• Human being: a member of the species homo sapiens
  • Alive: maintaining or working towards homeostasis

Point #3 does not address the personhood of the unborn (point #1 does); but regardless of the conclusions reached or not reached in point #1, point #3 about the death of human beings is still tragically true.


"Full-fledged human"

Some have sought to defend human rights on the basis of something other than a binary variable. The obvious binary choice is:

  • If human_being => possesses_human_rights = TRUE
  • Else possesses_human_rights = FALSE

Any attempt to defend human rights on the basis of a non-binary variable (skin color, IQ, size, level of development, ability to speak, degree of dependence, location etc.) falls easily to a reductio ad absurdum, as demonstrated by Seth Gruber here.



It is disappointing that the discussion in the comments ended with a post (since removed from the site) suggesting that physical violence against me was an appropriate/justified response to my pro-life arguments. If pro-abortion arguments themselves were clear & rational, their proponents would not need to resort to violent threats, mob action, and terrorism to achieve their goals. As the old debate adage says, "when the facts are on your side, pound the facts. When the facts are not on your side, pound the table."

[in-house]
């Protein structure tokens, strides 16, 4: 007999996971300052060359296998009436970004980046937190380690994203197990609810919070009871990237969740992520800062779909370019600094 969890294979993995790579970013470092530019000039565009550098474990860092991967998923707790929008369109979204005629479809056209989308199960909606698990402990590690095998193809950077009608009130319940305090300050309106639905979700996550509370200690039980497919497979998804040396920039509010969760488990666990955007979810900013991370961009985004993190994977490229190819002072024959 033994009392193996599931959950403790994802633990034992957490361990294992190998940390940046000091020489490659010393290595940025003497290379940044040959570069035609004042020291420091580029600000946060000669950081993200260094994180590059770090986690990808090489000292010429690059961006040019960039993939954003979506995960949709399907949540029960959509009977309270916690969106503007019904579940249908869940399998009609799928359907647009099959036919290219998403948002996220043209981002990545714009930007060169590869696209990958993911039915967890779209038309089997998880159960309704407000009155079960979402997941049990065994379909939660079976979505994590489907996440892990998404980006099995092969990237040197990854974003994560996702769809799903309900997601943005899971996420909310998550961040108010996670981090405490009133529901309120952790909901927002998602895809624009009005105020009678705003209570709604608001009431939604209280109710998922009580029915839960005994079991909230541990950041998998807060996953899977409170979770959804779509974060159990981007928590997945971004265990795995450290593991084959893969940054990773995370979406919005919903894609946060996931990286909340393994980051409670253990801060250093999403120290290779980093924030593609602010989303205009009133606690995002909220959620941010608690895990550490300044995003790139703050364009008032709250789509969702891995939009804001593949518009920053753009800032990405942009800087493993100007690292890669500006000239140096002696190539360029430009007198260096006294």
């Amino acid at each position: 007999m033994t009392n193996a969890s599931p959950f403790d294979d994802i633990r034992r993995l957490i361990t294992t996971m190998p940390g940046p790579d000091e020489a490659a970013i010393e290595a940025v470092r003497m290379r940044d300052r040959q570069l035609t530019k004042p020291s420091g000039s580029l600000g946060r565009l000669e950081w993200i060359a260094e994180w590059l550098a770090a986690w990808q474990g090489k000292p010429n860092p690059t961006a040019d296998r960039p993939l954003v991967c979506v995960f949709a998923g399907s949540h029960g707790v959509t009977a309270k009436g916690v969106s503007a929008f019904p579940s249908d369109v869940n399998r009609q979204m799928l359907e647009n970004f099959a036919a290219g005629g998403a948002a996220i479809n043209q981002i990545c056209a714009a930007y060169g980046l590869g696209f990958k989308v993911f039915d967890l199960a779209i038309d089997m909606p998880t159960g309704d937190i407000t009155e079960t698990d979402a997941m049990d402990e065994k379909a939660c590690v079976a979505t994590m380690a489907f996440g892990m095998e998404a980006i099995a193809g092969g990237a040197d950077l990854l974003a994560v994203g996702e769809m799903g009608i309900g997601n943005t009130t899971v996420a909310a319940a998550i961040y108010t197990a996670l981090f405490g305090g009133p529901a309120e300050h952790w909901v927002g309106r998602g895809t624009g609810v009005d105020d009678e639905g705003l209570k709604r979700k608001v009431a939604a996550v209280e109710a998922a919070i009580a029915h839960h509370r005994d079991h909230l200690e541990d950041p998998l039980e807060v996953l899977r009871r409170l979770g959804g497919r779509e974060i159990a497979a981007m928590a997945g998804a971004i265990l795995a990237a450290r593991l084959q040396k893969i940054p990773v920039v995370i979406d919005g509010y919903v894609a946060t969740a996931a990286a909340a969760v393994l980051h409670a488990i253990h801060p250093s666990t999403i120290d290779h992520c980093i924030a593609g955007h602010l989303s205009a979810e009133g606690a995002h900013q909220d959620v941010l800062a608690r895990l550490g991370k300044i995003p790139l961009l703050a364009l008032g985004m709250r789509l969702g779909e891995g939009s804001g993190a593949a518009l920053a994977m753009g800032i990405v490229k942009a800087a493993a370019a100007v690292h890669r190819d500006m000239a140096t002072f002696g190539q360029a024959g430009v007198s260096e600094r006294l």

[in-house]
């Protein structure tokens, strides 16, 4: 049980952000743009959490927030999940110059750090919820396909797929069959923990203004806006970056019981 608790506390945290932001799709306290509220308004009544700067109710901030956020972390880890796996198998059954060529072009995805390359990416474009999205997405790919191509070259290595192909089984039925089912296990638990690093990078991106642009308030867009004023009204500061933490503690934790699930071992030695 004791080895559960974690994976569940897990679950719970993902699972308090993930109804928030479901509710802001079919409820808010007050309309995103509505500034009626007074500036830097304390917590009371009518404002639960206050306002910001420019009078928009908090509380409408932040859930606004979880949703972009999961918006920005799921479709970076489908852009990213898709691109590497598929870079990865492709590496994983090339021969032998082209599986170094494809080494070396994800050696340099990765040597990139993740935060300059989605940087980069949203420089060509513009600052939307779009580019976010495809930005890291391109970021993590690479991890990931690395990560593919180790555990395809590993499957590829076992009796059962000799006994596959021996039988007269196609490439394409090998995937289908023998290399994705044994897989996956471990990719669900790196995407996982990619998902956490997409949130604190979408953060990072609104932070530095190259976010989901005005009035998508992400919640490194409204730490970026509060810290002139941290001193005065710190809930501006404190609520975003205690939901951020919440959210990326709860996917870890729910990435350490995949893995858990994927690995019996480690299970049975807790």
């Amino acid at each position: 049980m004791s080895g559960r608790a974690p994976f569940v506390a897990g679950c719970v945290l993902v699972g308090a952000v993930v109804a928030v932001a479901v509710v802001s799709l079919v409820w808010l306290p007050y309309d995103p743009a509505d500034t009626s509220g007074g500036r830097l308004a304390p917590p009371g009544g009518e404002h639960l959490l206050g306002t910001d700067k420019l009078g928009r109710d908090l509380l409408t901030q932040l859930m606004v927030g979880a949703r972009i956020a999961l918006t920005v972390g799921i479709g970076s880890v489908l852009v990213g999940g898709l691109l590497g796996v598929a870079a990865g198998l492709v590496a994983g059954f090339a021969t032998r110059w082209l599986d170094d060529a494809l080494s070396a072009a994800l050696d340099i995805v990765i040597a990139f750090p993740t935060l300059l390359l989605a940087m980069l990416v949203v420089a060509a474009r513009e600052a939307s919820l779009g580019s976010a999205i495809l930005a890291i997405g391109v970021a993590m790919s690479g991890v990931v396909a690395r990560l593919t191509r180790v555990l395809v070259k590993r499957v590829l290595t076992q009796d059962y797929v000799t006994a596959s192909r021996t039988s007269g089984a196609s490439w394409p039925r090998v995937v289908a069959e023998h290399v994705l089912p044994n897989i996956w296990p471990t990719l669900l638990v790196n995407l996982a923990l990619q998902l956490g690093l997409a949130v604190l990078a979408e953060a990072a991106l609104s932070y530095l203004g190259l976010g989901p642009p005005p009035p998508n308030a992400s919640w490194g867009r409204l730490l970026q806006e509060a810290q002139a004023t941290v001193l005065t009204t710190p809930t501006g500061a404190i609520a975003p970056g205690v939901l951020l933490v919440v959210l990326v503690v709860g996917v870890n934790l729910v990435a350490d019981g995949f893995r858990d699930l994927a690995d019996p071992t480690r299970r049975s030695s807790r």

This underscores the emphasis in the original question of the need to change hearts & minds on the subject of abortion. There is a need to transform from a culture of promiscuity, lust, violence, and death--to a culture of commitment, love, and life.

If you were just joining this world now, which would you want to live in?

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    – curiousdannii
    Commented Jun 27, 2022 at 0:26

Simply look to science: